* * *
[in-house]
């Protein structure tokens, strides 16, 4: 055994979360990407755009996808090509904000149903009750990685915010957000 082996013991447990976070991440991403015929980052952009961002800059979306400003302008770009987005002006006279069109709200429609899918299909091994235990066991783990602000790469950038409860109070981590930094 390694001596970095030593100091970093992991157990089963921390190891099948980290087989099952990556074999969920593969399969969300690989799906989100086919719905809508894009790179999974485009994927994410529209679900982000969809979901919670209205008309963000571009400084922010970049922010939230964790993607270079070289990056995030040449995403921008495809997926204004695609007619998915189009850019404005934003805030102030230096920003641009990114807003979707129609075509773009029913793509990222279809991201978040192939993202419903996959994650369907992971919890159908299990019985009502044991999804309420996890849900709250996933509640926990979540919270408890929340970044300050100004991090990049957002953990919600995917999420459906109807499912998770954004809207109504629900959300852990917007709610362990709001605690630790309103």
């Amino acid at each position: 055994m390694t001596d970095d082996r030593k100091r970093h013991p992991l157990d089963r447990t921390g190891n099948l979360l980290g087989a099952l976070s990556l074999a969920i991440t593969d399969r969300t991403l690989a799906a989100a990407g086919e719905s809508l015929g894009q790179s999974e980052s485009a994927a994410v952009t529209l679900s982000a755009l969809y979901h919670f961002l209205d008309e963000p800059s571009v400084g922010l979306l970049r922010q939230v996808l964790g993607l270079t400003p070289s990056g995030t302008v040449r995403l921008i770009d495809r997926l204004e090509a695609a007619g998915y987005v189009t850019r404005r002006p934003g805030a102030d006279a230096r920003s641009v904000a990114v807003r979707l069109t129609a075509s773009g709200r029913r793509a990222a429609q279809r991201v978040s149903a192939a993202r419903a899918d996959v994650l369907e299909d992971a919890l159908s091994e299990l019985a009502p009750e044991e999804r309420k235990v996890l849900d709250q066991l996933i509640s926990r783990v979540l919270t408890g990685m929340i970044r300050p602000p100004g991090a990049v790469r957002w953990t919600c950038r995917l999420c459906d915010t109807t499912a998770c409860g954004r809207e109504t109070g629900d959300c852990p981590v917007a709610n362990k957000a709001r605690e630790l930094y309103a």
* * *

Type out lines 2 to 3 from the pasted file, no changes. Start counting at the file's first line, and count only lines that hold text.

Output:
């Protein structure tokens, strides 16, 4: 055994979360990407755009996808090509904000149903009750990685915010957000 082996013991447990976070991440991403015929980052952009961002800059979306400003302008770009987005002006006279069109709200429609899918299909091994235990066991783990602000790469950038409860109070981590930094 390694001596970095030593100091970093992991157990089963921390190891099948980290087989099952990556074999969920593969399969969300690989799906989100086919719905809508894009790179999974485009994927994410529209679900982000969809979901919670209205008309963000571009400084922010970049922010939230964790993607270079070289990056995030040449995403921008495809997926204004695609007619998915189009850019404005934003805030102030230096920003641009990114807003979707129609075509773009029913793509990222279809991201978040192939993202419903996959994650369907992971919890159908299990019985009502044991999804309420996890849900709250996933509640926990979540919270408890929340970044300050100004991090990049957002953990919600995917999420459906109807499912998770954004809207109504629900959300852990917007709610362990709001605690630790309103």
């Amino acid at each position: 055994m390694t001596d970095d082996r030593k100091r970093h013991p992991l157990d089963r447990t921390g190891n099948l979360l980290g087989a099952l976070s990556l074999a969920i991440t593969d399969r969300t991403l690989a799906a989100a990407g086919e719905s809508l015929g894009q790179s999974e980052s485009a994927a994410v952009t529209l679900s982000a755009l969809y979901h919670f961002l209205d008309e963000p800059s571009v400084g922010l979306l970049r922010q939230v996808l964790g993607l270079t400003p070289s990056g995030t302008v040449r995403l921008i770009d495809r997926l204004e090509a695609a007619g998915y987005v189009t850019r404005r002006p934003g805030a102030d006279a230096r920003s641009v904000a990114v807003r979707l069109t129609a075509s773009g709200r029913r793509a990222a429609q279809r991201v978040s149903a192939a993202r419903a899918d996959v994650l369907e299909d992971a919890l159908s091994e299990l019985a009502p009750e044991e999804r309420k235990v996890l849900d709250q066991l996933i509640s926990r783990v979540l919270t408890g990685m929340i970044r300050p602000p100004g991090a990049v790469r957002w953990t919600c950038r995917l999420c459906d915010t109807t499912a998770c409860g954004r809207e109504t109070g629900d959300c852990p981590v917007a709610n362990k957000a709001r605690e630790l930094y309103a």